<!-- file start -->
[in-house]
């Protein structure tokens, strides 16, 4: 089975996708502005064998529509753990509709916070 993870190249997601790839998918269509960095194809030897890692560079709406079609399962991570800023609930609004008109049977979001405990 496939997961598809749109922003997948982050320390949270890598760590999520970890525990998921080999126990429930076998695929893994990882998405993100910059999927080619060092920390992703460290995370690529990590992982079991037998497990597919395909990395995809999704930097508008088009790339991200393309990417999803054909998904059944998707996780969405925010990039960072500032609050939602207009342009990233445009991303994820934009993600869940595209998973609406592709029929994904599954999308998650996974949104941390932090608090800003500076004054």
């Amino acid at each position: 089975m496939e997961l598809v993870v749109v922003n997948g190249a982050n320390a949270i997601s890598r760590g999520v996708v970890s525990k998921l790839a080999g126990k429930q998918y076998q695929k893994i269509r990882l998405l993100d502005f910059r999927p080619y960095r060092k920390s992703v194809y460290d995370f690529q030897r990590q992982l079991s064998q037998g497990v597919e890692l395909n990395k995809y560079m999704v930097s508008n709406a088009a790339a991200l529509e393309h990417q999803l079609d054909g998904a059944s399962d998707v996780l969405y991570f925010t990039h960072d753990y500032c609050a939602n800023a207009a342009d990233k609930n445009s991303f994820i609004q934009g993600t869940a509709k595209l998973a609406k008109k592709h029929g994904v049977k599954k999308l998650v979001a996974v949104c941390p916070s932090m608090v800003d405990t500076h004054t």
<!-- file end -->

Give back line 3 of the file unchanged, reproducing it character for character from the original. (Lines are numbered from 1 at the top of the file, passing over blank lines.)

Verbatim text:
């Amino acid at each position: 089975m496939e997961l598809v993870v749109v922003n997948g190249a982050n320390a949270i997601s890598r760590g999520v996708v970890s525990k998921l790839a080999g126990k429930q998918y076998q695929k893994i269509r990882l998405l993100d502005f910059r999927p080619y960095r060092k920390s992703v194809y460290d995370f690529q030897r990590q992982l079991s064998q037998g497990v597919e890692l395909n990395k995809y560079m999704v930097s508008n709406a088009a790339a991200l529509e393309h990417q999803l079609d054909g998904a059944s399962d998707v996780l969405y991570f925010t990039h960072d753990y500032c609050a939602n800023a207009a342009d990233k609930n445009s991303f994820i609004q934009g993600t869940a509709k595209l998973a609406k008109k592709h029929g994904v049977k599954k999308l998650v979001a996974v949104c941390p916070s932090m608090v800003d405990t500076h004054t």